Business Administration

Recent Trends in Business Master’s Applications and Admissions

Recent Trends in Business Master’s Applications and Admissions
The MBA may be the best-known graduate business degree, but it's hardly the only one. Other business master's programs began trending just as high in 2020 and beyond. Image from Pixabay
Courtney Eiland profile
Courtney Eiland April 27, 2022

The pandemic shook up the predictable world of business master's applications and admissions. How have business schools reacted to the disruption? We take a look.

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The COVID-19 pandemic has shifted the way we work, travel, and even apply to colleges and universities. That’s true not only for undergraduate programs but also for graduate degrees like the Master in Business Administration (MBA) and business master’s programs. The most noteworthy trend: the application volume for these programs soared to unprecedented heights during the coronavirus outbreak. What other new application trends arose, and what do they mean for prospective students?

To answer those questions, the Graduate Management Admissions Council (GMAC) compiles and releases its annual Application Trends Survey (ATS) report. Representing graduate business programs in all disciplines, the GMAC offers invaluable resources to its member schools and prospective business students through its high-quality products and services. This report aggregates information from admission officers, recruiters, and counselors to reliably identify business graduate application trends worldwide.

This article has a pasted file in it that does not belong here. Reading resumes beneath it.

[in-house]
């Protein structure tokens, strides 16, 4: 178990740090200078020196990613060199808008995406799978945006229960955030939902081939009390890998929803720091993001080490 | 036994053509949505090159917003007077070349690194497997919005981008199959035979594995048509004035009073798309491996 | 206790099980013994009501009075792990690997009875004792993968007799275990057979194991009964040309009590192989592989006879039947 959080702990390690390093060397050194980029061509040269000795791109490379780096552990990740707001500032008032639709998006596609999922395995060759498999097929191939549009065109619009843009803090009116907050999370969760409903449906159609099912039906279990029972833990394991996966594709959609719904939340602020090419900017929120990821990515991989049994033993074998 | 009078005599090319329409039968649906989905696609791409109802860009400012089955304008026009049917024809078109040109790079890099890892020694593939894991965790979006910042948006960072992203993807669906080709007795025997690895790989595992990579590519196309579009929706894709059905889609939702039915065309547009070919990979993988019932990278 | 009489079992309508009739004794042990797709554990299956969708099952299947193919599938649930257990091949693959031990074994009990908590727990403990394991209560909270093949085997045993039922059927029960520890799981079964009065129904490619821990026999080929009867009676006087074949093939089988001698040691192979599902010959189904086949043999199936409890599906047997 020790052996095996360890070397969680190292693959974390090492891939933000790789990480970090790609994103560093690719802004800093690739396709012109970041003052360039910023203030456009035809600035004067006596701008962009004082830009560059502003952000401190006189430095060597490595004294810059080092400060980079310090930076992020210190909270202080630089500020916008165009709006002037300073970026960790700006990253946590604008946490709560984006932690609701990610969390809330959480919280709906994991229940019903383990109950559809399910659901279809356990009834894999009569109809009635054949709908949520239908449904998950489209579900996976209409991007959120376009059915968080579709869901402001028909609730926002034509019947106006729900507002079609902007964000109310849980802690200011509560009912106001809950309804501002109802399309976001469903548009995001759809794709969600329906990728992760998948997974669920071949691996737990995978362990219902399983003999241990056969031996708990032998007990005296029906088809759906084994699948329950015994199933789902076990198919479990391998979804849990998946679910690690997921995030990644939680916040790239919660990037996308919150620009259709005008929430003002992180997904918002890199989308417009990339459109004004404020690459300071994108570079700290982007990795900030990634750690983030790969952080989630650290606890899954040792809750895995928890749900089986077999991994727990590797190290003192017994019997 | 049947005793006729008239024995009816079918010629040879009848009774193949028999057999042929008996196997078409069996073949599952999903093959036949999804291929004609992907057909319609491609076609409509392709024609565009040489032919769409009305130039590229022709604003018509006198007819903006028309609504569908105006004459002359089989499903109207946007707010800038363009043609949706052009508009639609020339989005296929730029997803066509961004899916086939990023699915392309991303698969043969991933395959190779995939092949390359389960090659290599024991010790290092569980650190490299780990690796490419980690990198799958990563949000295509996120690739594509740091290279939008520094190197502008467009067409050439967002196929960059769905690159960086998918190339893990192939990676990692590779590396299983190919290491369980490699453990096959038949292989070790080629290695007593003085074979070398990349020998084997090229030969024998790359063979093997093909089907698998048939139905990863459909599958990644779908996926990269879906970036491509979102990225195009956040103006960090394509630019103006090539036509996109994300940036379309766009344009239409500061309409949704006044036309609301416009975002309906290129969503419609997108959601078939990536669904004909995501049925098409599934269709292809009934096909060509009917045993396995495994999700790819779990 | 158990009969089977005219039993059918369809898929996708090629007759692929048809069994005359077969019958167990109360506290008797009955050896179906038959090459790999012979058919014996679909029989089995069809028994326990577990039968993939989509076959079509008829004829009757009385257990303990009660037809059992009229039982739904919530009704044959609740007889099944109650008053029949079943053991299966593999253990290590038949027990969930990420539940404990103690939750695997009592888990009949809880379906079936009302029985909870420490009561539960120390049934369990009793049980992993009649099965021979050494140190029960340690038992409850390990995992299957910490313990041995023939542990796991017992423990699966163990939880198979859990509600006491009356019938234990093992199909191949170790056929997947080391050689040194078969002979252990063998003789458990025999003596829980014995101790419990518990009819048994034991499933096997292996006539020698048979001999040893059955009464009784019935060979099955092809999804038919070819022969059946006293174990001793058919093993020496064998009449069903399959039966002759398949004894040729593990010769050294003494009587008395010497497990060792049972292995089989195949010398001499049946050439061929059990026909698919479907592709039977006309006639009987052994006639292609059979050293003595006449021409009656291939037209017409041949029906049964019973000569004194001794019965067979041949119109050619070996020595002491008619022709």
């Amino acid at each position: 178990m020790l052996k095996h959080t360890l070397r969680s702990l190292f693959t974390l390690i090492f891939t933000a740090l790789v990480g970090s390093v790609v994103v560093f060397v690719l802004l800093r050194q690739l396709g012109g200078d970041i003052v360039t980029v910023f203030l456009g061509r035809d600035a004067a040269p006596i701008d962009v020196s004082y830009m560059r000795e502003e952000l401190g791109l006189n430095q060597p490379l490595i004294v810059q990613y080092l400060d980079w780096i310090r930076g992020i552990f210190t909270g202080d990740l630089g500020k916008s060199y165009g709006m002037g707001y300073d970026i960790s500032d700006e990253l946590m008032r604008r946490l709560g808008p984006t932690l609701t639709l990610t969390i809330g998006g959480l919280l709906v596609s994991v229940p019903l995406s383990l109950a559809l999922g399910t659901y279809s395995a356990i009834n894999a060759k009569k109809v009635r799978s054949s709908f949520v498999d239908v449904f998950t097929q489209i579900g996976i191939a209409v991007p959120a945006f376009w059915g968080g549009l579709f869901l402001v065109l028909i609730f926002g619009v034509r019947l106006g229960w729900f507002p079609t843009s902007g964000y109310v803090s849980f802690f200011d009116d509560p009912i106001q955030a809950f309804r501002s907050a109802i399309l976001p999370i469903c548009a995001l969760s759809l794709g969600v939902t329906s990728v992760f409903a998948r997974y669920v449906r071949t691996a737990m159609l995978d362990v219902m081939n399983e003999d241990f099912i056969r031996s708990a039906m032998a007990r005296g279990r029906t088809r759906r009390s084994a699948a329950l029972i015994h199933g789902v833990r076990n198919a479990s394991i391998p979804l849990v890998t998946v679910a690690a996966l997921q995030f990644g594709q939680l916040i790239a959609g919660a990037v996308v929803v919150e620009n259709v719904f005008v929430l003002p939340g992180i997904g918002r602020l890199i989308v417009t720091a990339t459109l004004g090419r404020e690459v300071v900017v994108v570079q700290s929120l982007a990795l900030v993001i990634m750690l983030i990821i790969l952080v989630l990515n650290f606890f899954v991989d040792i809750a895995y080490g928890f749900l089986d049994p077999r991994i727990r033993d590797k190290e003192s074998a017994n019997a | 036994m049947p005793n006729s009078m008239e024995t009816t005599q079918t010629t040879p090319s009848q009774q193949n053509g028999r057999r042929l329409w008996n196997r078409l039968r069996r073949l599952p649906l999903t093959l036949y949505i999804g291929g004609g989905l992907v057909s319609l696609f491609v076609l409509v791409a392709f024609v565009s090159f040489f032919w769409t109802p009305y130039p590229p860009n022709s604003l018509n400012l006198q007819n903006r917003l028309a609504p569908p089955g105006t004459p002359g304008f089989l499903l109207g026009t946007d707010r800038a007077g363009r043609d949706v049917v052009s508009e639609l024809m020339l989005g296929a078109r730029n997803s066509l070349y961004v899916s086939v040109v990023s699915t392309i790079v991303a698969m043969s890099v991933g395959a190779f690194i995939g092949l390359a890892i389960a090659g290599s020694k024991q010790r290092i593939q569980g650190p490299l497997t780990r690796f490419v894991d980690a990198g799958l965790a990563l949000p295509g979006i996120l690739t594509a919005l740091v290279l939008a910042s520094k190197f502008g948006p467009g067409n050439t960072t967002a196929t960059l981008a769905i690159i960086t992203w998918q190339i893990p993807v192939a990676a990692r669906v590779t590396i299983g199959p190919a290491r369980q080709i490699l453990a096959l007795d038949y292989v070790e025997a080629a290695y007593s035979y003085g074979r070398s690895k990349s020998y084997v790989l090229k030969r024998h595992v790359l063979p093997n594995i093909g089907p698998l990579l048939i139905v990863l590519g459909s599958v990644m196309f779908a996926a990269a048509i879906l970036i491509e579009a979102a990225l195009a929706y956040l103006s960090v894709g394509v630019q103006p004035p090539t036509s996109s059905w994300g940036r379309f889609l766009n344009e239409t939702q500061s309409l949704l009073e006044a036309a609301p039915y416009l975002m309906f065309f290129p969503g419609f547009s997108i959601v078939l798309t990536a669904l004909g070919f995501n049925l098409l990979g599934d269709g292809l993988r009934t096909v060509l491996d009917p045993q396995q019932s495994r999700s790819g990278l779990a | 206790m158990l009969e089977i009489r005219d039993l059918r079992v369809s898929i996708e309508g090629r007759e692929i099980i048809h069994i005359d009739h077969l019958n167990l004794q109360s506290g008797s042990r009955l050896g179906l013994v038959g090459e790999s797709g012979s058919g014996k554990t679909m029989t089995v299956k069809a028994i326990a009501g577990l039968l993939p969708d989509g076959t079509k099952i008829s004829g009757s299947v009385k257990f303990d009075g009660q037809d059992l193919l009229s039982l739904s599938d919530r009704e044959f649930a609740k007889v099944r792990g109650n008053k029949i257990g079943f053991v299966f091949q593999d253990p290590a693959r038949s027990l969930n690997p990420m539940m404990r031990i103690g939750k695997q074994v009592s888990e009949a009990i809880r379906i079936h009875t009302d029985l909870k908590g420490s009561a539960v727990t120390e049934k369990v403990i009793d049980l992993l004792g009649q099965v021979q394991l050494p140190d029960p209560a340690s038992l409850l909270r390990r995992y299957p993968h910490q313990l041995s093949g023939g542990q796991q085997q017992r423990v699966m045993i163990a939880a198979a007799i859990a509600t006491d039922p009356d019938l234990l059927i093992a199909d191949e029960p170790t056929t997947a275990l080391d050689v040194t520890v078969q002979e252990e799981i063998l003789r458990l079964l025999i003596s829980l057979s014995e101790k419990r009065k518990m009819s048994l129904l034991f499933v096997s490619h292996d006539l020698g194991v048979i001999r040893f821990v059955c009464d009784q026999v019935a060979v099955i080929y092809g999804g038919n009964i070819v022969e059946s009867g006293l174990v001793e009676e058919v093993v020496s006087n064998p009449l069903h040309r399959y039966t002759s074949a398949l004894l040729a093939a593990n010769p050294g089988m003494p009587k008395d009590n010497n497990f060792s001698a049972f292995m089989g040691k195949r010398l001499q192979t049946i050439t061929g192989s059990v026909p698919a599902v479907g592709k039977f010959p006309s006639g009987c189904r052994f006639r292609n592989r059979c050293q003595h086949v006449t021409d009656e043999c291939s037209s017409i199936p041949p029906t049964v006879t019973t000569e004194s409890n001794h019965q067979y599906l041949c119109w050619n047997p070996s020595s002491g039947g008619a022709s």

The MBA may be the best-known graduate business degree, but it’s hardly the only one. Other business master’s programs began trending just as high in 2020 and beyond. Read on to learn more.

Global Demand for Graduate Management Education report

The GMAC administered its 20th annual Application Trends Survey from July 8 to August 23, 2021. Survey participants included 269 business schools submitting data for 967 graduate programs; roughly half (494) were categorized as business master’s programs. The data collected from this survey help business schools forecast future trends on a global scale based on gender demographics, domestic and international demographics, work experience, program characteristics, and more.

Business master’s programs vs. MBA programs

Applications for master’s degrees in business-related fields rose in 2020, but some of those programs did not sustain the same level of growth in 2021. Prospective students interested in pursuing a graduate management education (GME) typically choose between an MBA program or the varied opportunities within a business master’s program. Survey responses included candidate interest in b-school degrees in the following areas:

Application volume growth for these degrees grew in the US from 2019 to 2020, with a Master of Finance seeing the most significant jump (from 37 percent of all programs reporting increases in application volume to 73 percent). A Master of Marketing (40 to 71 percent) and a Master in Management (46 to 76 percent) weren’t too far behind in growth. Some of this increase can be attributed to the COVID-driven idling of business professionals in 2020. That helps explain why application volume growth began to dip below pre-pandemic levels in 2021 in all but four areas: management, information technology, marketing, and supply chain management. It’s worth noting that all these programs continued to see significant growth. Even the worst-performing degree in 2021, the Master of Finance, saw an increase in the number of applications to approximately one in three programs surveyed.

Application volume growth for full-time MBA programs, one of the most sought-after business degrees, took a downturn in 2021 as well (75 percent of MBA programs reported application volume increase in 2020; in 2021, that figure was down to 54 percent). Still, it continued to exceed pre-pandemic numbers. The MBA, it seems, continues to be a perennial, not surprising given the broad spectrum of potential MBA careers.

Program growth